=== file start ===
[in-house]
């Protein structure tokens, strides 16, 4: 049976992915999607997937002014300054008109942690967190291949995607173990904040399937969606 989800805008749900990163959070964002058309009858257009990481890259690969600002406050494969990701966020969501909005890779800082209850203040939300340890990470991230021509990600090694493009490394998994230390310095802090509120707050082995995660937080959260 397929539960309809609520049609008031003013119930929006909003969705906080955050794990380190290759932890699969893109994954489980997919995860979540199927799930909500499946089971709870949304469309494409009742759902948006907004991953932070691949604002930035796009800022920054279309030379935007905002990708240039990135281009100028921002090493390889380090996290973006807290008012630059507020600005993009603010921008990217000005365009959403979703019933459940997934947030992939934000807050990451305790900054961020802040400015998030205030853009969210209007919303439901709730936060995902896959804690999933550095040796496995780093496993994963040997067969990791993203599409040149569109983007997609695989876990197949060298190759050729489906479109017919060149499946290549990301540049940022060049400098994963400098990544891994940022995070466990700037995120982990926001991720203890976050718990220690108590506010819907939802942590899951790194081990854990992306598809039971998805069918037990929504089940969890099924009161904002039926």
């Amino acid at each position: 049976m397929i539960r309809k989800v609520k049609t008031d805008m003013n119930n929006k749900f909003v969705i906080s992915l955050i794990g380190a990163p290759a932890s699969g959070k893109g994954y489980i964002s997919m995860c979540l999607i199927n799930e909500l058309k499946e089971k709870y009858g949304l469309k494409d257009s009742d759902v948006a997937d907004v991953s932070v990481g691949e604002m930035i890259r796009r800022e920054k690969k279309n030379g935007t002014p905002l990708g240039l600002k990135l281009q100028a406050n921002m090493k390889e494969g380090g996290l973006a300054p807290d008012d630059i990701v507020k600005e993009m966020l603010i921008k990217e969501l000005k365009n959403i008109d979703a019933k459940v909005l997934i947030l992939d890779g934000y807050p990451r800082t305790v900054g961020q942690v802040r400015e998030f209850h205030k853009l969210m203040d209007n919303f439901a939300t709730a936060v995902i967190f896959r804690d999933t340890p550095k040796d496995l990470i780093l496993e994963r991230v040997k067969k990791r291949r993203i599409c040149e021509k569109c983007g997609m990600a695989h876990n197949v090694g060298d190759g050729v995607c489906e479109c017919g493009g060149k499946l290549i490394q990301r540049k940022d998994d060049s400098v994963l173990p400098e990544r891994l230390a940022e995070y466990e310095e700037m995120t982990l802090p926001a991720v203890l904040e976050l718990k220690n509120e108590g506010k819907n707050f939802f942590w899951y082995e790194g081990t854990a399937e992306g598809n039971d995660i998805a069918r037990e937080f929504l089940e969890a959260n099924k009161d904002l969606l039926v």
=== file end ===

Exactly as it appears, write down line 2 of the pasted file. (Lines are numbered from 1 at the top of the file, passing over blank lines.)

């Protein structure tokens, strides 16, 4: 049976992915999607997937002014300054008109942690967190291949995607173990904040399937969606 989800805008749900990163959070964002058309009858257009990481890259690969600002406050494969990701966020969501909005890779800082209850203040939300340890990470991230021509990600090694493009490394998994230390310095802090509120707050082995995660937080959260 397929539960309809609520049609008031003013119930929006909003969705906080955050794990380190290759932890699969893109994954489980997919995860979540199927799930909500499946089971709870949304469309494409009742759902948006907004991953932070691949604002930035796009800022920054279309030379935007905002990708240039990135281009100028921002090493390889380090996290973006807290008012630059507020600005993009603010921008990217000005365009959403979703019933459940997934947030992939934000807050990451305790900054961020802040400015998030205030853009969210209007919303439901709730936060995902896959804690999933550095040796496995780093496993994963040997067969990791993203599409040149569109983007997609695989876990197949060298190759050729489906479109017919060149499946290549990301540049940022060049400098994963400098990544891994940022995070466990700037995120982990926001991720203890976050718990220690108590506010819907939802942590899951790194081990854990992306598809039971998805069918037990929504089940969890099924009161904002039926």